Careers

Hate your new job? Here’s how to return to your old job

An employee of Lehman Brothers Holdings carries a box out of the company's headquarters building (background) September 15, 2008 in New York City. Lehman Brothers filed a Chapter 11 bankruptcy petition in U.S. Bankruptcy Court after attempts to rescue the storied financial firm failed.
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An employee of Lehman Brothers Holdings carries a box out of the company's headquarters building (background) September 15, 2008 in New York City. Lehman Brothers filed a Chapter 11 bankruptcy petition in U.S. Bankruptcy Court after attempts to rescue the storied financial firm failed.

The scariest thing about taking a new job is that you can't really know what you're getting into … until you're already in it. Sure, you can learn to recognize red flags during a job interview (potential bad bosses, a corporate culture that's just not a good fit). But people can fool you.

If you came across this post because you were frantically googling, "I hate my new job," the good news is that you're not alone. Even better news? You can get out of this, possibly even by going back to your old job.

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That's right: If you didn't burn your bridges, and kind of liked your old gig, there's a solid chance that you can go back to it. Here's how:

1. Don't jump right away

Starting a new job is hard, especially if you were at your old company for a while. Unless there's a compelling reason to leave immediately (e.g., you're being harassed or otherwise feel unsafe), consider whether it might be worth sticking it out for a while — even if it's not a long while.

"I always advise people to give it six months if they can," career coach Mark Strong tells Jacquelyn Smith at Forbes. "Change is hard and can be very uncomfortable. Most of the time, people figure things out and get comfortable enough to stay long-term."

Sticking around for a while will also give you the chance to develop new skills, which could improve your bargaining position when if you do return. You might even be able to get a pay increase from your old employer.

2. Strike a balanced tone

Don't take anything for granted, but don't assume that you'll have to grovel, either.

Things may have changed at your old company, and quickly. They might have filled your former position, the reporting structure might have changed, etc. On the other hand, there's something to be said for someone who knows the organization and the team. You won't need the same ramp-up time, for example, as a completely new hire.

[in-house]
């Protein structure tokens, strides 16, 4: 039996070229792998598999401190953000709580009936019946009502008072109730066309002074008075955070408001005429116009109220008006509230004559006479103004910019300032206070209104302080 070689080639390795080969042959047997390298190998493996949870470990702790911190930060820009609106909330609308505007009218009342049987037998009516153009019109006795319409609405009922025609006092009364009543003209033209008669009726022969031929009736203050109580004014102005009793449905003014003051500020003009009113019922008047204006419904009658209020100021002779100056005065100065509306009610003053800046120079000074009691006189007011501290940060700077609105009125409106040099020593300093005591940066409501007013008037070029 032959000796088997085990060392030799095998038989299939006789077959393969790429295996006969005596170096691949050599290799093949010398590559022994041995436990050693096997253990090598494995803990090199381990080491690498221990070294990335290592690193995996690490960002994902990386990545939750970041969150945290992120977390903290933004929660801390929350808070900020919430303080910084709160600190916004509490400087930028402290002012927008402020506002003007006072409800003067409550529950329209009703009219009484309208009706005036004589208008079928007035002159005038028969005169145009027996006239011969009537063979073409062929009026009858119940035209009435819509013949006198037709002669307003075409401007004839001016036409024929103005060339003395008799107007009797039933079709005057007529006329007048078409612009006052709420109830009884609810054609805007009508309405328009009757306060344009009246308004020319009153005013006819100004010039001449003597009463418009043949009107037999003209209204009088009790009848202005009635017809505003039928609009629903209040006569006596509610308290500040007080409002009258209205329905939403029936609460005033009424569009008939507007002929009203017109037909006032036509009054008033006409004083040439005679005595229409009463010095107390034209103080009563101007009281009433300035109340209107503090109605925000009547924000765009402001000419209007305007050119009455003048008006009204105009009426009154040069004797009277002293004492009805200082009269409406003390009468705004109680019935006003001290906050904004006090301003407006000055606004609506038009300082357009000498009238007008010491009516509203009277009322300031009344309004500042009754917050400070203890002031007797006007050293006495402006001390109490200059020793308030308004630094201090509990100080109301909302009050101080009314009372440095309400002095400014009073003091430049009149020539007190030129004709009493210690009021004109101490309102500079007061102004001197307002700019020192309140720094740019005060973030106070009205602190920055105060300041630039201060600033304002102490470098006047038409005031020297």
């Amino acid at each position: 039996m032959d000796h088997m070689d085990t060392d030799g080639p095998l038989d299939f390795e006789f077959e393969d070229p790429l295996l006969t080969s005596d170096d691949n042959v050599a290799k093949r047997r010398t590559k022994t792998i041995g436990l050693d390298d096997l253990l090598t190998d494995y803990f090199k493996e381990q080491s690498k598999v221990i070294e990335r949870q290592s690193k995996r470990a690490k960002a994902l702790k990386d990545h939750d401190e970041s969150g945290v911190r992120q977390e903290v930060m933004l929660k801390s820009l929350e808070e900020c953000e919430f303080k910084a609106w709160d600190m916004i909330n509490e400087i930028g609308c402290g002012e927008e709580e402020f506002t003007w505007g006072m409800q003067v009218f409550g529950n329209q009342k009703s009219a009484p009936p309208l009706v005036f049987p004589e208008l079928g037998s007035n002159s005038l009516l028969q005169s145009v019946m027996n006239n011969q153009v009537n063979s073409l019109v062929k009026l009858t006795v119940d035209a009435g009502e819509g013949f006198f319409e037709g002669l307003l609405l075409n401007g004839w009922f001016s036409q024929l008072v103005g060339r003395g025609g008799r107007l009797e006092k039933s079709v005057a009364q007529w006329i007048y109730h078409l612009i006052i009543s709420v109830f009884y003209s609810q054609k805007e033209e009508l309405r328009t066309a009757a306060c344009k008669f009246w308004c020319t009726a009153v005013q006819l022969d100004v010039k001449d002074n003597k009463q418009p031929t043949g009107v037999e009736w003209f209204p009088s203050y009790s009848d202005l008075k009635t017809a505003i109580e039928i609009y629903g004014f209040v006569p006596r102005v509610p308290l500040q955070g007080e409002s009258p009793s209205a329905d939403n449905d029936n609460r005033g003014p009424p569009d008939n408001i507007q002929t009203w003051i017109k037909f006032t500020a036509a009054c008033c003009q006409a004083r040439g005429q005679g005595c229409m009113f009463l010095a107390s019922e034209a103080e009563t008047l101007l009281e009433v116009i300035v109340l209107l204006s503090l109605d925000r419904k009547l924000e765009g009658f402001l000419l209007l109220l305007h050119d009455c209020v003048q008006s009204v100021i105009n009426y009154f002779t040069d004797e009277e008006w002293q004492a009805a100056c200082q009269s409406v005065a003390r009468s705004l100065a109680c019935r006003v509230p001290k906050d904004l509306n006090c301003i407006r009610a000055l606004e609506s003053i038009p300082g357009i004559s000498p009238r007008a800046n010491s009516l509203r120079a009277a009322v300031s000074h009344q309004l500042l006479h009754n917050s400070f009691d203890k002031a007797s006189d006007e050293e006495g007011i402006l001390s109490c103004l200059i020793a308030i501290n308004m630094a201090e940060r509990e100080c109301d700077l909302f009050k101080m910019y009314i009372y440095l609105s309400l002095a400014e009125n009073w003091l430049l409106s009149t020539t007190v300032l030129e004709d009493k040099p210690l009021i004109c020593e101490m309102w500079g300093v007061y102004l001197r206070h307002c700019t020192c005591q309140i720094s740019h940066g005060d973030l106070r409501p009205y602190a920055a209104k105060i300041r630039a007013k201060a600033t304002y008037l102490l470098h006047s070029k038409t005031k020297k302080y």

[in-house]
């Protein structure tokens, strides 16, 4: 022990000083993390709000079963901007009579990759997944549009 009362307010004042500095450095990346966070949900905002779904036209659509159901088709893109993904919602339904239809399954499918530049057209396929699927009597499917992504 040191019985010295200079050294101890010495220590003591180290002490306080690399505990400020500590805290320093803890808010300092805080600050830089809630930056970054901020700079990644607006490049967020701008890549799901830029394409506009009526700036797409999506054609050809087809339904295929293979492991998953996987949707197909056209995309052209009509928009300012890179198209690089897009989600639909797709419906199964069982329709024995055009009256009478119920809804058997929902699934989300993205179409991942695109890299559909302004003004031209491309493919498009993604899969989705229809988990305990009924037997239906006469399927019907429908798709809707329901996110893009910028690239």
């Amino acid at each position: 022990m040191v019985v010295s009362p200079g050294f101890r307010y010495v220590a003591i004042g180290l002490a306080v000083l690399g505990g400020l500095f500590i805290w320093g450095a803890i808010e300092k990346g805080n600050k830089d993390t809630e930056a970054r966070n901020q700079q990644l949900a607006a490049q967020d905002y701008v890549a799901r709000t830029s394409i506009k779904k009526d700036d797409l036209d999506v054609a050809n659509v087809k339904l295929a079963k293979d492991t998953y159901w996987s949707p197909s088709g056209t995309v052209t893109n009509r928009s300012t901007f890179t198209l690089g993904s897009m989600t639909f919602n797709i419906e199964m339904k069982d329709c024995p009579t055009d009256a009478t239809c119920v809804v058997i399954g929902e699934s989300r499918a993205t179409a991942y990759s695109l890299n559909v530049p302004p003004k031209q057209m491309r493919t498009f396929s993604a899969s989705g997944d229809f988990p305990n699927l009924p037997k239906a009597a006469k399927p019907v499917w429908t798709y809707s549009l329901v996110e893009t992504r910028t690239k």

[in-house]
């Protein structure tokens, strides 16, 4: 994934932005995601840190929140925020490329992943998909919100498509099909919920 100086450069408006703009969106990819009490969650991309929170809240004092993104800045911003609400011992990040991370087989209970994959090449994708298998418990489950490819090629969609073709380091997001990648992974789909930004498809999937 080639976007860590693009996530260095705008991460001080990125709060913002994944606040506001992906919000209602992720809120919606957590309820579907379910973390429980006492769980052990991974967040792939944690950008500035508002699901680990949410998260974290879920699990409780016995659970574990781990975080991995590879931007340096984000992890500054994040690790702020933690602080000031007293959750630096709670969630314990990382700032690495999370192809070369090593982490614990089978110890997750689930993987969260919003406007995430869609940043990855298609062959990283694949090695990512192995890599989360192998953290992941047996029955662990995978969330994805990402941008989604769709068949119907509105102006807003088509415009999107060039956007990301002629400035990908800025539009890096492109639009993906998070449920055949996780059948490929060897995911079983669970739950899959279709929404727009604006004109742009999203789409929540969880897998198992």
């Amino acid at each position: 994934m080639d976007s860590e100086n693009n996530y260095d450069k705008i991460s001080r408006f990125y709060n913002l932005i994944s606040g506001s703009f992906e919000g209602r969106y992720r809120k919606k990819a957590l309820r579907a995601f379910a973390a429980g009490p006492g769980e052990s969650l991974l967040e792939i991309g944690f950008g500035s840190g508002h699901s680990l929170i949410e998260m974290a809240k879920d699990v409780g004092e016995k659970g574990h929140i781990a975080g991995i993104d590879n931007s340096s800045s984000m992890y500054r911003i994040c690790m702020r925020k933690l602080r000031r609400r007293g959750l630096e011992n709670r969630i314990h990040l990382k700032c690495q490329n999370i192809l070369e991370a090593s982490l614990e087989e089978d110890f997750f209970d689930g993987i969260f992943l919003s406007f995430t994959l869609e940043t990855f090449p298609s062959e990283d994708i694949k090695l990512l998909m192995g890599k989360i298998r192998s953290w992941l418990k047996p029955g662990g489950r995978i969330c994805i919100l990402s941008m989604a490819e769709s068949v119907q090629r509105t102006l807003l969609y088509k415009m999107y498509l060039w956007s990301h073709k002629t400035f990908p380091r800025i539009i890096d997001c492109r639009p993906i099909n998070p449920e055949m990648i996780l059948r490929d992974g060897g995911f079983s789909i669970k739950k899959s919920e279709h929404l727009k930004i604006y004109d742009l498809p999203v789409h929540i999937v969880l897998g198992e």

So, be humble … but not too humble. Keep your focus positive. Talk about what you can do in the role and how much you enjoyed working at the company. Don't talk smack about your most recent employer or get into the weeds discussing everything that went wrong.

3. Ask the right way

"If you have only been gone a short time, you could just get back in touch with your ex-boss and let him or her know that you have made a mistake," suggests Dave Smith at The Guardian. "Send an email though. A telephone call may put them on the spot, so give them space, and give them a chance to have a meeting to discuss the possibility."

Not sure what to say? Alison Doyle, the job search expert at The Balance, offers a free template that you can adapt to your situation.

4. Be ready to answer some tough questions

Obviously, your old boss will know that things didn't work out — that's why you're hoping to return.

"Be prepared to answer questions — lots of questions," Doyle says. "Prepare answers to questions about why you want your job back and why the company should rehire you. You'll need to be convincing."

Doyle also recommends having a plan B in place, in case returning to your old job doesn't work out.

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This article originally appeared on PayScale.